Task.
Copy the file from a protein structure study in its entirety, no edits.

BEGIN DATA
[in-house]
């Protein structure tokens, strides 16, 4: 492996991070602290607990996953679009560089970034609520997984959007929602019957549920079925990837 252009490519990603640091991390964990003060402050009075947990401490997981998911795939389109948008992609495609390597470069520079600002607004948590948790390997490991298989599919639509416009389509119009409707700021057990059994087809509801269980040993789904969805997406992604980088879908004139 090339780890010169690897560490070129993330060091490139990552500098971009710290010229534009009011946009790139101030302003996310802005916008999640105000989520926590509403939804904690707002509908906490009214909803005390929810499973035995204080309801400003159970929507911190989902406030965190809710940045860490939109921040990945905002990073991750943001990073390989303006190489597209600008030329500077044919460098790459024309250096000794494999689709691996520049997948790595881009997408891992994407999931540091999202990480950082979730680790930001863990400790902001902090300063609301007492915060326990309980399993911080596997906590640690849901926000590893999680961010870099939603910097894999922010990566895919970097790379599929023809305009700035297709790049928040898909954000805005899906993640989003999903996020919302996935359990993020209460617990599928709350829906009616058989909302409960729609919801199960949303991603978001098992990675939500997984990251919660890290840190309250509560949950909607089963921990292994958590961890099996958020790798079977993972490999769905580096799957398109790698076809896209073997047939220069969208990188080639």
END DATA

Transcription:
[in-house]
């Protein structure tokens, strides 16, 4: 492996991070602290607990996953679009560089970034609520997984959007929602019957549920079925990837 252009490519990603640091991390964990003060402050009075947990401490997981998911795939389109948008992609495609390597470069520079600002607004948590948790390997490991298989599919639509416009389509119009409707700021057990059994087809509801269980040993789904969805997406992604980088879908004139 090339780890010169690897560490070129993330060091490139990552500098971009710290010229534009009011946009790139101030302003996310802005916008999640105000989520926590509403939804904690707002509908906490009214909803005390929810499973035995204080309801400003159970929507911190989902406030965190809710940045860490939109921040990945905002990073991750943001990073390989303006190489597209600008030329500077044919460098790459024309250096000794494999689709691996520049997948790595881009997408891992994407999931540091999202990480950082979730680790930001863990400790902001902090300063609301007492915060326990309980399993911080596997906590640690849901926000590893999680961010870099939603910097894999922010990566895919970097790379599929023809305009700035297709790049928040898909954000805005899906993640989003999903996020919302996935359990993020209460617990599928709350829906009616058989909302409960729609919801199960949303991603978001098992990675939500997984990251919660890290840190309250509560949950909607089963921990292994958590961890099996958020790798079977993972490999769905580096799957398109790698076809896209073997047939220069969208990188080639």